Pecans are rich in other B vitamins; they are rich in polyunsaturated fats and calories. It would appear to me that when any product is sold, it should be sold on its longest and strongest points, after scientific investigations, and to people who need and want the product because of its merits. Obese and overly fat people do not need and should not have the high energy of pecans, but there are millions of people in this and other countries who do need, the rich store of calories in pecans, and all people need the vitamins in pecans. Since the B vitamins cannot be stored in the body, they must be eaten daily in sufflicent quantity. Polyunsaturated fats have less hydrogen in the molecules, and they are more completely metabolized by the Human body as compared with saturated or animal fats which have more hydrogen in the molecules. Many scientists in many countries have done thousands of experiments which in some way link excessive use of animal fats with hardening of the arteries and heart disease. Many scientists are in agreement that there is a natural hand in glove reaction between Vitamin B₆ and certain of the polyunsaturated fats. Pecans are rich in both Vitamin B₆ and polyunsaturated fats.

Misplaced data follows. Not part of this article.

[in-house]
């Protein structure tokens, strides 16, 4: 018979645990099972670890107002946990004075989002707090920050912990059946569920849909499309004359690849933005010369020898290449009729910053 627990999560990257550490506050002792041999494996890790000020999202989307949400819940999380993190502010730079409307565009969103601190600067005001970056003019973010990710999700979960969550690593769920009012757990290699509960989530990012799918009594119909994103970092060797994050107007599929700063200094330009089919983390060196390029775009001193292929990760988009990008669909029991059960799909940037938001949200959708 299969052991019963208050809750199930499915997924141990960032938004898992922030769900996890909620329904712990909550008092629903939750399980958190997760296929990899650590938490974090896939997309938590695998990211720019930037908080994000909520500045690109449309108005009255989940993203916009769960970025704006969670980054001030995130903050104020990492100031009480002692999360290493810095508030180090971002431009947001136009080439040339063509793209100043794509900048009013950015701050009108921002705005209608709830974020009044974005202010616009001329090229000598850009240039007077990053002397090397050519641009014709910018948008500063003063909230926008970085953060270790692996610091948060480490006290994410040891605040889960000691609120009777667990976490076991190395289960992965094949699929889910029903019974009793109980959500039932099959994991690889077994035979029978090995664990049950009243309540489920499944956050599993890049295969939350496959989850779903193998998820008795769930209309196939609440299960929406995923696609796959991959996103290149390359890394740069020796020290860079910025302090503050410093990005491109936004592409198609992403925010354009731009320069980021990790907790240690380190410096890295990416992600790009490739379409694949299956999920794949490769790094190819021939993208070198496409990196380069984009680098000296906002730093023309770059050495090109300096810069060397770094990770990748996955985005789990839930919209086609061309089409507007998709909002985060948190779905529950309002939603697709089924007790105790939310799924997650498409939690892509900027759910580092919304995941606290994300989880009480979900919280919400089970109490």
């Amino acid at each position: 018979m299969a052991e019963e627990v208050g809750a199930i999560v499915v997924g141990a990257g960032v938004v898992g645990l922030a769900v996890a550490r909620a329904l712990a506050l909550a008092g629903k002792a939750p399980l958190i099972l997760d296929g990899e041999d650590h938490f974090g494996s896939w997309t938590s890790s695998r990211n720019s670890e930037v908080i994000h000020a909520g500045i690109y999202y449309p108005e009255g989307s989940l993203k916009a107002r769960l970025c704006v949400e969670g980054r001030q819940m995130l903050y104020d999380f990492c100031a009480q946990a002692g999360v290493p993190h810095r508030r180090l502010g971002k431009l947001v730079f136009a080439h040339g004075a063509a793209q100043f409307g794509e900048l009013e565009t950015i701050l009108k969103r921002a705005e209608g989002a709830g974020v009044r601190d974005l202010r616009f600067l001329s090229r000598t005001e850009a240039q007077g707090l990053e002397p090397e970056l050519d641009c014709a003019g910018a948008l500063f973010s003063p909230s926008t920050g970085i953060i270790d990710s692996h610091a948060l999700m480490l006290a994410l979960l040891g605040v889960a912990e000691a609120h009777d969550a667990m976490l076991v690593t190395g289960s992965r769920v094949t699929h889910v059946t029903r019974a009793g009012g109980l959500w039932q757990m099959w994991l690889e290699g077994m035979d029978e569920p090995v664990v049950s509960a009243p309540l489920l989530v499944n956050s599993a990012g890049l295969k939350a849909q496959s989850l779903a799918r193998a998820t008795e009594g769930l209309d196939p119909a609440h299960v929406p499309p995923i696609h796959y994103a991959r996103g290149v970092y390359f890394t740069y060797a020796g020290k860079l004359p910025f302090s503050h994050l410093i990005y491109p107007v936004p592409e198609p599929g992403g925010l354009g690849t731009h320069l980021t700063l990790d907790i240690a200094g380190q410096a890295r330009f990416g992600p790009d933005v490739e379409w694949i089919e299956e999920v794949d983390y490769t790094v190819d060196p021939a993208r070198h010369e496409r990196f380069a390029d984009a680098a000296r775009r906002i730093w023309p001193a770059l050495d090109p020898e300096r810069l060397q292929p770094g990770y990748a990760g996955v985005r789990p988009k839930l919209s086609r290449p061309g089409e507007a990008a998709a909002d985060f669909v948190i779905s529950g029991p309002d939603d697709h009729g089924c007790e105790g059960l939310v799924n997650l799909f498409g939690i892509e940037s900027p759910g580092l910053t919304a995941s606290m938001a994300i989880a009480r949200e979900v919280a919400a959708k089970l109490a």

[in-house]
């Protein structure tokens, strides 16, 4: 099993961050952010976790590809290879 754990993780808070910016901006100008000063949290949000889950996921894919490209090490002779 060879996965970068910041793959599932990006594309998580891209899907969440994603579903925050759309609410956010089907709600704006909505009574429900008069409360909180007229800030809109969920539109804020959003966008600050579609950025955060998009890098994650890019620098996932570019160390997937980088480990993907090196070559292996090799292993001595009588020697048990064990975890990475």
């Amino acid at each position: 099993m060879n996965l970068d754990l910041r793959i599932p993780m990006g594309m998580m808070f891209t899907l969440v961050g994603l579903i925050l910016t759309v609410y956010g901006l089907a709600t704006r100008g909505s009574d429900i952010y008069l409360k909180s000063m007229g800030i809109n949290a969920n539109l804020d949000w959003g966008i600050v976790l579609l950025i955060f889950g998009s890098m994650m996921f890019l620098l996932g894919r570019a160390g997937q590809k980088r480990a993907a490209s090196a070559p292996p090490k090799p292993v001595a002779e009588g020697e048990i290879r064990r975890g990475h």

Doctors of medicine and nutritionists are aware that certain groups of our people are in need of high vitamin and high energy foods. Forty-five percent of teen-agers, for example, do not eat breakfast. By mid-morning, these same teen-agers, many of whom are basketball and football players, are known to reach for candy and sweetened carbonated drinks, completely devoid of precious vitamins and minerals. I am looking forward to the day when pecans occupy a prominent role in school lunch programs.
Elderly people often pick at their food as they experience vitamin deficiencies. Thousands of men and women in this country still perform tasks demanding strenuous physical labor that requires high energy foods. A housewife would do well to put a handful of pecans in the dinner pull of her active and vigorous husband, provided he is doing hard physical labor.
Pecans are a high energy food loaded with one of life's most essential nutrients, and pecans are a food competitive with sugars, starches, the fat of a hog or steer and even alcohol, none of which contains precious vitamins and minerals. It seems quite probable that pecan growers need only to stimulate the imagination of American housewives through proper information and advertising based on scientific research.
My work is now under careful scrutiny by some very eminent medical authorities. Because pecans have played such a preeminent role in my discoveries, I accepted with pleasure the honor of appearing before the 46th annual Convention of the Texas Pecan Growers Association.